Attorneys for Million-Dollar Lottery Winner Say Texas Lottery Should Do The Right Thing, Pay Winner Now

Winner has been waiting since May; store clerk already indicted for fraud

Oct 28, 2009, 15:38 ET from HowryBreen, LLP

AUSTIN, Texas, Oct. 28 /PRNewswire/ -- Even though it's been five months since 67-year-old Willis Willis of Grand Prairie, Texas, won $1 million in the Texas Lottery, he has yet to receive a single dime. Now, attorneys for Mr. Willis say the lottery needs to do the right thing: pay Mr. Willis his winnings.

Mr. Willis purchased the winning Mega Millions lottery ticket from a Lucky Mart convenience store in Grand Prairie on May 29, 2009. A longtime lottery player, Mr. Willis returned to the same store days later to confirm whether the numbers he selected were winners.

Willis handed his ticket to the clerk in the store, a lottery agent, to check it in the lottery machine to see if it was a winner. Investigators now say that the store clerk, 25-year-old Pankaj Joshi, stole the ticket and told Mr. Willis that he was not a winner. Mr. Joshi then traveled to Austin where he was somehow able to redeem the ticket without raising suspicions of Texas Lottery Commission officials. He has been indicted by a Travis County grand jury and is now believed to be in hiding in his homeland of Nepal.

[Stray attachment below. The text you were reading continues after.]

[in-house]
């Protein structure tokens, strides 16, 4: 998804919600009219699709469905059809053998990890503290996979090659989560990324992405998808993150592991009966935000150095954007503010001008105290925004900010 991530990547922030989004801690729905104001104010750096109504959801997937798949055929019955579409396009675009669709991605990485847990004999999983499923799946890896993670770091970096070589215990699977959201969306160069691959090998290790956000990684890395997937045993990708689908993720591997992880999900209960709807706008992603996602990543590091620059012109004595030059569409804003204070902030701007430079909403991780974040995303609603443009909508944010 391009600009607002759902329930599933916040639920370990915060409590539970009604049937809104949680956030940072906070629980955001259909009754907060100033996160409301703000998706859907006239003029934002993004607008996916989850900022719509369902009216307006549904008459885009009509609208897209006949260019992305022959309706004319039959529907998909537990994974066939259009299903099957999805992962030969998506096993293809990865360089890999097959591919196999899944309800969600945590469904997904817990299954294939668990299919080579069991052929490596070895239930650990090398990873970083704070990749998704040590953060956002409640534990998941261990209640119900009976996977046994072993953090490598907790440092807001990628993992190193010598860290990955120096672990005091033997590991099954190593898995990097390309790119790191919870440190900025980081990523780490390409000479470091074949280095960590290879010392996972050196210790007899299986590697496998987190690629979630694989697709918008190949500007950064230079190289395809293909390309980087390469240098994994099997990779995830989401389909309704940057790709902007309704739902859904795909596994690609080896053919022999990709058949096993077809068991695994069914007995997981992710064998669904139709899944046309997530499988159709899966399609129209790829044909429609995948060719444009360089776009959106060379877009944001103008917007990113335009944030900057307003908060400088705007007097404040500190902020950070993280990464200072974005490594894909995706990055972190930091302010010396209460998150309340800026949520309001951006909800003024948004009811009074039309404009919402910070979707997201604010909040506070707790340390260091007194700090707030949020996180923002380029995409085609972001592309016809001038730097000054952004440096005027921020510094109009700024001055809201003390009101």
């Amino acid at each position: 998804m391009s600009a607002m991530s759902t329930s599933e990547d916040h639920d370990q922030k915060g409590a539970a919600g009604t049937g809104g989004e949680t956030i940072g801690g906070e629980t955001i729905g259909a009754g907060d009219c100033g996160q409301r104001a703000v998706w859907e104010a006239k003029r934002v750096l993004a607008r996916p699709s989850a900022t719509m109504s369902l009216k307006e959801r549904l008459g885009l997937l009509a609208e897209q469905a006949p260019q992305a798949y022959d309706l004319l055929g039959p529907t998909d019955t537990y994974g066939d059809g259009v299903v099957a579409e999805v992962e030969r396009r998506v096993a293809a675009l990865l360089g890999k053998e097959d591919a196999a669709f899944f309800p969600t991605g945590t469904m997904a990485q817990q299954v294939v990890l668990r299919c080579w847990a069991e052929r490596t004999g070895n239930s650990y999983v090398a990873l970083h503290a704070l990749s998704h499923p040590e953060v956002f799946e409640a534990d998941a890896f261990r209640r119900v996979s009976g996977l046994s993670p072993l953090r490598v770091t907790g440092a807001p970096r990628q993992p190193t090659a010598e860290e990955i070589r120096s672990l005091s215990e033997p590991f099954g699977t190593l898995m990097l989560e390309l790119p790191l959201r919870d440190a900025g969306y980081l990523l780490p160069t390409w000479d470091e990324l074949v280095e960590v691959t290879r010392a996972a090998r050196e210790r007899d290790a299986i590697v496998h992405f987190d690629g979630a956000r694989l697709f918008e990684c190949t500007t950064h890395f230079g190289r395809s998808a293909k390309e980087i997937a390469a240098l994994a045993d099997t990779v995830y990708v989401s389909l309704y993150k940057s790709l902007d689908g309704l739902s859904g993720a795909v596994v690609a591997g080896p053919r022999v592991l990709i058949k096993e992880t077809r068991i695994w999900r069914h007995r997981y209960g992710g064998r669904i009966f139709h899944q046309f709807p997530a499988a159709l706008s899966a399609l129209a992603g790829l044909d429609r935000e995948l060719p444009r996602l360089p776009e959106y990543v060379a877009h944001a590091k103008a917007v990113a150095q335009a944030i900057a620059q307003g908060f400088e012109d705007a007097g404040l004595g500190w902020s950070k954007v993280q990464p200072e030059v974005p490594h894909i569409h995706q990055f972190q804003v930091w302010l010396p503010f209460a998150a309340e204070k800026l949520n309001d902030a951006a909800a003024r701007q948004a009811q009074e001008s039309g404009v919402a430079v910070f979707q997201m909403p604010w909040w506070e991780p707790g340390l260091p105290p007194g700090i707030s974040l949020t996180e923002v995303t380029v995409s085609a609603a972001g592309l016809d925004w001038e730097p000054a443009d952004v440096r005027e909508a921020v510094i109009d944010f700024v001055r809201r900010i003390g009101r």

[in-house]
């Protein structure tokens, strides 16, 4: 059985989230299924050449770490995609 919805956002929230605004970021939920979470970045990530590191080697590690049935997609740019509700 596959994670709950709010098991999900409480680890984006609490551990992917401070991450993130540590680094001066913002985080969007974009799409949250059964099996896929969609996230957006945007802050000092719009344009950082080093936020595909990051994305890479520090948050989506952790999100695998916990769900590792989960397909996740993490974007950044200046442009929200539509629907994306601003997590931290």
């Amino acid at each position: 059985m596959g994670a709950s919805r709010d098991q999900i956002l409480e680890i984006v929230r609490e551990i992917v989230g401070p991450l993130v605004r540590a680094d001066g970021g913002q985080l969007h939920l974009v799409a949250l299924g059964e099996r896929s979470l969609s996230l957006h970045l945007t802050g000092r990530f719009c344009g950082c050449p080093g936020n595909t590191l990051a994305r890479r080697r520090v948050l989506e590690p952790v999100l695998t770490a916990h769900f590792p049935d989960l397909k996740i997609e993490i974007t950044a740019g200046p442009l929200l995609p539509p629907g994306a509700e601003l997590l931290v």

"Millions of people just like Mr. Willis play the Texas Lottery with the assumption that the system has a foundation of integrity," says attorney Randy Howry of HowryBreen, LLP in Austin, who, along with attorney Sean Breen represents Mr. Willis. "It's time for the lottery to accept responsibility and restore everyone's faith."

Mr. Willis' attorneys have sent a letter to the Texas Lottery Commission and will meet with the commission's general counsel next week.

"We think the lottery should want to pay Mr. Willis his money without him having to take further action," Mr. Breen says. "He played the game fair and square and he won. If nothing else, integrity, responsibility and fair play say he should receive his million dollars. Certainly, if the Texas Lottery wants people to have confidence and continue playing, he should be paid."

Based in Austin, HowryBreen, LLP, is a trial law firm that represents businesses and individuals in civil litigation throughout Texas and across the country. More information is available at

For more information on the case involving Mr. Willis, please contact Mark Annick at 214-559-4630, (cell) 214-213-1754, or

SOURCE HowryBreen, LLP